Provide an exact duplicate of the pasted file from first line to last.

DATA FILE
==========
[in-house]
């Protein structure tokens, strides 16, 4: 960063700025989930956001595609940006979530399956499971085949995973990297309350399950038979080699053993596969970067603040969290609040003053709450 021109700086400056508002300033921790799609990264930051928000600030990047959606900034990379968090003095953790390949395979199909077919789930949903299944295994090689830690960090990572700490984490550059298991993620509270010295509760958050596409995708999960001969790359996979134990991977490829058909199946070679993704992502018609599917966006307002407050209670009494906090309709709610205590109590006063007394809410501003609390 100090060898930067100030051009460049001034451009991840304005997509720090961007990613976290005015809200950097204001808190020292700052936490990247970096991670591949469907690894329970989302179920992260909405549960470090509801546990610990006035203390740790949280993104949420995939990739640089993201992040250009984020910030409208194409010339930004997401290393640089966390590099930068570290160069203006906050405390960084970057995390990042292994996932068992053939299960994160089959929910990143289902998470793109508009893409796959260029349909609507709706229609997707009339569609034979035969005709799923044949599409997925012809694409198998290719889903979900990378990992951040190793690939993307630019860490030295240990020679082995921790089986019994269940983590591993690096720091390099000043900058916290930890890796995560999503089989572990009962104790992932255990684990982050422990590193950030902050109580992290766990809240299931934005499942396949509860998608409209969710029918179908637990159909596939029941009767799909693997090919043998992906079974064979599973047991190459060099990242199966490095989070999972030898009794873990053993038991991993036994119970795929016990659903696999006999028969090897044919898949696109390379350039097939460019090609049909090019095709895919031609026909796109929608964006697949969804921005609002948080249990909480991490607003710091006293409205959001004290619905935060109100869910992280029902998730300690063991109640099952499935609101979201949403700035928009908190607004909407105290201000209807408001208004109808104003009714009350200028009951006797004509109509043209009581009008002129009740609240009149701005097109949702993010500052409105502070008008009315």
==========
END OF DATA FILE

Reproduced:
[in-house]
């Protein structure tokens, strides 16, 4: 960063700025989930956001595609940006979530399956499971085949995973990297309350399950038979080699053993596969970067603040969290609040003053709450 021109700086400056508002300033921790799609990264930051928000600030990047959606900034990379968090003095953790390949395979199909077919789930949903299944295994090689830690960090990572700490984490550059298991993620509270010295509760958050596409995708999960001969790359996979134990991977490829058909199946070679993704992502018609599917966006307002407050209670009494906090309709709610205590109590006063007394809410501003609390 100090060898930067100030051009460049001034451009991840304005997509720090961007990613976290005015809200950097204001808190020292700052936490990247970096991670591949469907690894329970989302179920992260909405549960470090509801546990610990006035203390740790949280993104949420995939990739640089993201992040250009984020910030409208194409010339930004997401290393640089966390590099930068570290160069203006906050405390960084970057995390990042292994996932068992053939299960994160089959929910990143289902998470793109508009893409796959260029349909609507709706229609997707009339569609034979035969005709799923044949599409997925012809694409198998290719889903979900990378990992951040190793690939993307630019860490030295240990020679082995921790089986019994269940983590591993690096720091390099000043900058916290930890890796995560999503089989572990009962104790992932255990684990982050422990590193950030902050109580992290766990809240299931934005499942396949509860998608409209969710029918179908637990159909596939029941009767799909693997090919043998992906079974064979599973047991190459060099990242199966490095989070999972030898009794873990053993038991991993036994119970795929016990659903696999006999028969090897044919898949696109390379350039097939460019090609049909090019095709895919031609026909796109929608964006697949969804921005609002948080249990909480991490607003710091006293409205959001004290619905935060109100869910992280029902998730300690063991109640099952499935609101979201949403700035928009908190607004909407105290201000209807408001208004109808104003009714009350200028009951006797004509109509043209009581009008002129009740609240009149701005097109949702993010500052409105502070008008009315």